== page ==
• Hybrid mediation sessions can be a little longer than other family mediation – usually a half day or a full day is used – whereas other family mediation tends to take place over sessions of around 90 minutes to 2 hours. Hybrid mediation therefore tends to resolve disputes over fewer sessions.

 

6            How does hybrid mediation work?

The mediator will meet with the people in separate confidential initial meetings, to explain the mediation process and consider the issues the people want to resolve. Any safeguarding issues are also reviewed and the mediator will determine whether the matter and the participants are suitable for mediation.

If the people have instructed lawyers the mediator will meet with them to discuss the role they will play in advising assisting and supporting their client in the process. If only one person is represented, this meeting will take place with the lawyer and the unrepresented client.

The matter then proceeds to mediation meetings.  The way the meetings progress is very flexible in terms of length of time and who is present (e.g. lawyers may be present at some of the mediations). The decision as to when lawyers attend meetings will be agreed based upon need and cost. It is also possible for other third party experts to assist either at meetings or in writing – for example a neutral financial advisor may be present in a matter where there are complex finances to address.

If the participants are able to reach proposals for settlement then the lawyers, if instructed, can immediately prepare the outcome documents such as consent order, agreed parenting plan, or similar.

Hybrid mediation can be combined with other non-court dispute resolution processes including arbitration, early neutral evaluation, private FDR, collaborative law, etc.

7            Confidential meetings – what are the benefits?

Individual confidential meetings can help people discuss things with the mediator in a way they might not feel comfortable doing if the other person were also present. People can explore options with the mediator without commitment or raising expectations. This encourages people to bring options to the table more quickly, and provides the mediator with insight into their desired outcomes and priorities. The mediator has a sense of the opportunities for settlement and the areas of commonality thereby narrowing the issues and facilitating mutually agreed outcomes at an early stage.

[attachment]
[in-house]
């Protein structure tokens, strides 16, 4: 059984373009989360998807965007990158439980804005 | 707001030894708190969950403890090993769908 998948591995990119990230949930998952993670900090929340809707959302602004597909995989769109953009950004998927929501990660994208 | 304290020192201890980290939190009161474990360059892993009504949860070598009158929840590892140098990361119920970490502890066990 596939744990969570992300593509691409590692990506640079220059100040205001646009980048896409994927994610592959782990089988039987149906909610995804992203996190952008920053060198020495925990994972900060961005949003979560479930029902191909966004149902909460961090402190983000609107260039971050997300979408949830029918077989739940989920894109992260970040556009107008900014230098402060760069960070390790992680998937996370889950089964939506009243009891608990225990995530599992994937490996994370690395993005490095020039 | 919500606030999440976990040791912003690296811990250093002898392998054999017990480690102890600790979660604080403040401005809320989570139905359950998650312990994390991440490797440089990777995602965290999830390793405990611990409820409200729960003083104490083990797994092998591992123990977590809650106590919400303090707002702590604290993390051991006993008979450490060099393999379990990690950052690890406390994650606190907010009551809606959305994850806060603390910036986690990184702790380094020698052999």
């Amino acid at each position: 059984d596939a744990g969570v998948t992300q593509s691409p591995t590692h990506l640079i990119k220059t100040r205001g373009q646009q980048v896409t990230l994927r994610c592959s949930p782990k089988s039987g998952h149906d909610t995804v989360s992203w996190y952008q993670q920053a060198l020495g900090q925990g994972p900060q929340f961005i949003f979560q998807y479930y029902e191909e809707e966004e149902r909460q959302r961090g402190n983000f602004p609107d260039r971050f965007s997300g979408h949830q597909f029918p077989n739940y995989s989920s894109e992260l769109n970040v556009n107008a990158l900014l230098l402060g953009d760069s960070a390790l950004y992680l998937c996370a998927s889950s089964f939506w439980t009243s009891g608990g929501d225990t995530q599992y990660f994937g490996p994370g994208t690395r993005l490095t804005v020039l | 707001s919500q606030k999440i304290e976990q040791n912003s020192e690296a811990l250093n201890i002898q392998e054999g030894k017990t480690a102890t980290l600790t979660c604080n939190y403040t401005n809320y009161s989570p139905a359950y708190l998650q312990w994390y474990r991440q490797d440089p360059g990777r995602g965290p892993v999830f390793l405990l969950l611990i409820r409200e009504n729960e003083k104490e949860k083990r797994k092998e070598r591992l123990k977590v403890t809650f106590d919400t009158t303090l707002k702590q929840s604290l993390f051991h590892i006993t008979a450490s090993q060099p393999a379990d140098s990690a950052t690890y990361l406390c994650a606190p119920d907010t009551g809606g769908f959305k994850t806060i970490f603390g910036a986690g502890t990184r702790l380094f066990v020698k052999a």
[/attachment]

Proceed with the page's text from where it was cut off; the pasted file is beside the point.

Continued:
8            Confidential meetings – what sort of things might be confidential?

The exact things that are kept confidential are specific to each person and situation, and normally include the reasoning behind options for settlement or the people’s hopes and concerns.  There are things the mediator cannot keep confidential such as financial information (e.g. the existence of an asset), or matters relating to the safeguarding of children.

9            What are the costs involved?

Hybrid mediation is very cost effective. The costs of the mediator in hybrid mediation are generally met equally by the participants, but can be whatever proportions they decide. My hybrid mediation fees are explained in more detail in the ‘Mediation’ tab of my profile.

Each person will be responsible for their own lawyer’s costs.  The amount of the lawyers’ costs will depend upon their chargeable rates, and the extent to which they need to be involved in the process.